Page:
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Making The Most of SD-WAN: Deployment Scale

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  3. Critical Applications And the WAN
  4. Making The Most of SD-WAN: Deployment Scale


Building out a branch office network takes dedication and time. Each new site brought online is a new challenge. Whether it’s dealing with a new ISP or trying to figure out how to setup wireless equipment in the building, no two deployments are ever the same. What is needed is a bit of consistency. That’s where SD-WAN comes into play.

Just Like The Last Time

SD-WAN appliances, like those from Viptela, offer network administrators an island of consistency in a sea of confusion. After spending time solving connectivity challenges from the provider side, the last thing you need is to have equipment arrive on site and face challenges installing and configuring it. For some branch deployments, you can ship pre-configured devices and hope the on-site staff know how to hook them up properly. But if anything goes wrong you will need to try and direct those same people on how to troubleshoot.

The worst case scenario involves a truck roll to the site. In the case of large enterprises with global reach that truck roll can become an airline ticket. Time and money are lost when traveling. And if you’re cutting things close to the wire, you may even incur extra costs for circuits after sliding past cutoff windows.

Branch deployments and upgrades have been this way for a number of years now. Weighing the costs of sending people to do the job right versus hoping the on-site staff can handle it properly are always in the mind of decision makers. More often than not, those questions lead to inaction and putting off necessary upgrades rather than take a chance that a satellite location will be unavailable for doing business for any period of time.

Not Like This Before

The promise of software defined WAN (SD-WAN) solutions solves many of these problems for IT decision makers. SD-WAN edge devices can be shipped to the branch office pre-configured. This means there is not cumbersome conversation about how to type in commands and where to put them. It also means that the central office can immediately see when a new device is brought online. The nature of SD-WAN gives immediate feedback as to availability.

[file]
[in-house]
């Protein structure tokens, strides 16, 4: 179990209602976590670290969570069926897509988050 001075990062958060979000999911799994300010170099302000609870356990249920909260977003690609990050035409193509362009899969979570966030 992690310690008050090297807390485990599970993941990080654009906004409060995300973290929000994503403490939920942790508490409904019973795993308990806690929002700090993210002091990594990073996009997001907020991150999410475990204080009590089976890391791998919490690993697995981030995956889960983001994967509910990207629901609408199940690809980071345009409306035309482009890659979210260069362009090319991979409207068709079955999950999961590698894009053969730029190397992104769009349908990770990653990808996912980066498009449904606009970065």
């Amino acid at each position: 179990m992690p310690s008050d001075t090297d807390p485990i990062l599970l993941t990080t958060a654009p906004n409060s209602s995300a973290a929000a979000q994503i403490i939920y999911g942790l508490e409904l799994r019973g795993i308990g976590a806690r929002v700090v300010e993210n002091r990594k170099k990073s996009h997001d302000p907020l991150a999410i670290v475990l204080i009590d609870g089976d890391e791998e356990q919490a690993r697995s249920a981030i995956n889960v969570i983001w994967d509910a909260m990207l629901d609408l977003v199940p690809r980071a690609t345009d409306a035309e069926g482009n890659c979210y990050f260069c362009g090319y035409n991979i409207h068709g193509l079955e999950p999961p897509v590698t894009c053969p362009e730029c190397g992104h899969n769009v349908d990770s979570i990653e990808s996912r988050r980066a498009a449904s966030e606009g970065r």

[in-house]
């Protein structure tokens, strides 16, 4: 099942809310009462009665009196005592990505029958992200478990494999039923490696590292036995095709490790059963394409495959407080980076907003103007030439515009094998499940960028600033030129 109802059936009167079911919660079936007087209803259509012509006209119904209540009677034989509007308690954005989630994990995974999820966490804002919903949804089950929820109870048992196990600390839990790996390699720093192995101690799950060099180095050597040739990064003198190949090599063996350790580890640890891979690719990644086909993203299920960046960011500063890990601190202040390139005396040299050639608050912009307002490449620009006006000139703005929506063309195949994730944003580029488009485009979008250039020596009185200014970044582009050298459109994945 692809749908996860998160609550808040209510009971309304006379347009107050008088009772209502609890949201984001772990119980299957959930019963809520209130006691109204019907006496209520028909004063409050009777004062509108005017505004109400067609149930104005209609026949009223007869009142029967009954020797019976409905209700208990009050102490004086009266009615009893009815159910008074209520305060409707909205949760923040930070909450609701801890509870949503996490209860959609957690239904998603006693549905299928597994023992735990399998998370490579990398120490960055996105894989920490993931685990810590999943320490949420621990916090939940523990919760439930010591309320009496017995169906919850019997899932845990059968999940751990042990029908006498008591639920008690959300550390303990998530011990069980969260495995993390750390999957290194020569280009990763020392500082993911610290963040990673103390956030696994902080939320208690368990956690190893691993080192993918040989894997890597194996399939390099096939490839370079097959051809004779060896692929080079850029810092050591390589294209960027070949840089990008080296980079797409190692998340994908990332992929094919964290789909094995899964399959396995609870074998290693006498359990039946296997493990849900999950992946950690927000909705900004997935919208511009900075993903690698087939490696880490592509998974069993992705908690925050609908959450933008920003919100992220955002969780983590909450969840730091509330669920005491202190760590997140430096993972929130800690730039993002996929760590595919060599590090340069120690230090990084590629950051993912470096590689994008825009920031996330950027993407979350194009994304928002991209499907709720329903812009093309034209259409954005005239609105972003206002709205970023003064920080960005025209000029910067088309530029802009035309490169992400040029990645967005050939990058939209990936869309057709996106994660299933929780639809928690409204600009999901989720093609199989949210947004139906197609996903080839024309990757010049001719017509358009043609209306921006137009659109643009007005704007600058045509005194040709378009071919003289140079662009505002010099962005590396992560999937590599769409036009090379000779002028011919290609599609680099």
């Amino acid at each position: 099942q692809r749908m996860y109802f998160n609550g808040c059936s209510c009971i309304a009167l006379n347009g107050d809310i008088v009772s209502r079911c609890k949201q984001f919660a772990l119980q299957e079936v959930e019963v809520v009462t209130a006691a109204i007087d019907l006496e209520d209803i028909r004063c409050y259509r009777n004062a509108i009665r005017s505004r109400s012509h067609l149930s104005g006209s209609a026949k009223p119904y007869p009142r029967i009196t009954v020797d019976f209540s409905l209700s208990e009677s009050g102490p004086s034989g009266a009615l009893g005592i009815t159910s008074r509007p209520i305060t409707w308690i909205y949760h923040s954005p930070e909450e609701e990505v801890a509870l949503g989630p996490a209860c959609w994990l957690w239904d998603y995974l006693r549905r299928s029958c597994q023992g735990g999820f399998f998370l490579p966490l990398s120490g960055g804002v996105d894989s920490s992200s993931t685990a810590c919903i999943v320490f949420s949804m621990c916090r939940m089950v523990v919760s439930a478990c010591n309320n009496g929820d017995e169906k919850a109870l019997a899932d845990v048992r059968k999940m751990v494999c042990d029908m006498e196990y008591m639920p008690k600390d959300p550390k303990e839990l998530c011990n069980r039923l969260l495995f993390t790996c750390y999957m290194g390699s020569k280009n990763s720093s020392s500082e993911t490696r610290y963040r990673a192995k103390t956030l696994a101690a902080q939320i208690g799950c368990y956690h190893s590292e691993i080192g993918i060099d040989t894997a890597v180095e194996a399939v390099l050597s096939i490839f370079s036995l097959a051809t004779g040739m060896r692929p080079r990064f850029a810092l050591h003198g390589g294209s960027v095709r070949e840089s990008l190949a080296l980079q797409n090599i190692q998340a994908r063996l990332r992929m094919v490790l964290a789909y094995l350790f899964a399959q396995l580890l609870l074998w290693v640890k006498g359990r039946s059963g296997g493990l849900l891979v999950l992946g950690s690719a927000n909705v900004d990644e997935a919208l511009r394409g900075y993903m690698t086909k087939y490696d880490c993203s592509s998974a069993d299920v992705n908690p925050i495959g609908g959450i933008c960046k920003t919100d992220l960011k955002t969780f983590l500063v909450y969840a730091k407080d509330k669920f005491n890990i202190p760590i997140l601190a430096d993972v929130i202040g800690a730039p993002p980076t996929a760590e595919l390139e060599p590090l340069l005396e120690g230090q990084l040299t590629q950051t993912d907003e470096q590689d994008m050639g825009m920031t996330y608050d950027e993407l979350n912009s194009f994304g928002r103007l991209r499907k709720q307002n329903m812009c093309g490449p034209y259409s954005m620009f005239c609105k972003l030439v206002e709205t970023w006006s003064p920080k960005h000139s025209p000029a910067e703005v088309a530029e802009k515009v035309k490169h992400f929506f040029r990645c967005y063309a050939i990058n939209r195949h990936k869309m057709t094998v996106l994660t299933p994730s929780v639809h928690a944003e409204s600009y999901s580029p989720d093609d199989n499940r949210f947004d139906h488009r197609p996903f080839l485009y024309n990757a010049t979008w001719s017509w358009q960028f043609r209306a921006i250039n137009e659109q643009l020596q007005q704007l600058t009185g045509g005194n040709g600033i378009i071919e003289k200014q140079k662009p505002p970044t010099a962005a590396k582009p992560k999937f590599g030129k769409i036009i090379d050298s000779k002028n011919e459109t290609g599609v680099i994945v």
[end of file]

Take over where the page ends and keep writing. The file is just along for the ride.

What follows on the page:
Now, instead of phone calls for troubleshooting and dealing with equipment delays, IT staff can send SD-WAN units, like those from Viptela, to the remote office with clear instructions on how they should be set up. Once the unit has been powered on and connected to the network, it can build a secure tunnel back to the headquarters location. After that connectivity is established an all the parameters have been tweaked by trained personnel, the remote office workers can be instructed to cut over to the new device with a minimum of effort.

This sounds like a great idea in theory, but how does it work in practice? In a recent Packet Pushers podcast, Viptela talked about partnering with Gap INC to roll out SD-WAN to their stores, which number in the thousands. Each of these stores generates revenue for the company, so downtime is not acceptable. Implementations must be clean and quick. Gap has been migrating to Viptela at a rate of fifteen stores per night. After close-of-business, the store plugs in their Viptela unit and waits for the instruction to switch the cables over to run on the new system.

Migrating at this scale wouldn’t be possible with old technology. It would require significant labor and coordination and even then it would not likely approach fifteen stores per day. Software-driven technology serves as a multiplier for existing IT staff, making them more effective both in the headquarters and in the field.



About the author

Tom Hollingsworth

Tom Hollingsworth is a networking professional, blogger, and speaker on advanced technology topics. He is also an organizer for networking and wireless for Tech Field Day.  His blog can be found at https://networkingnerd.net/

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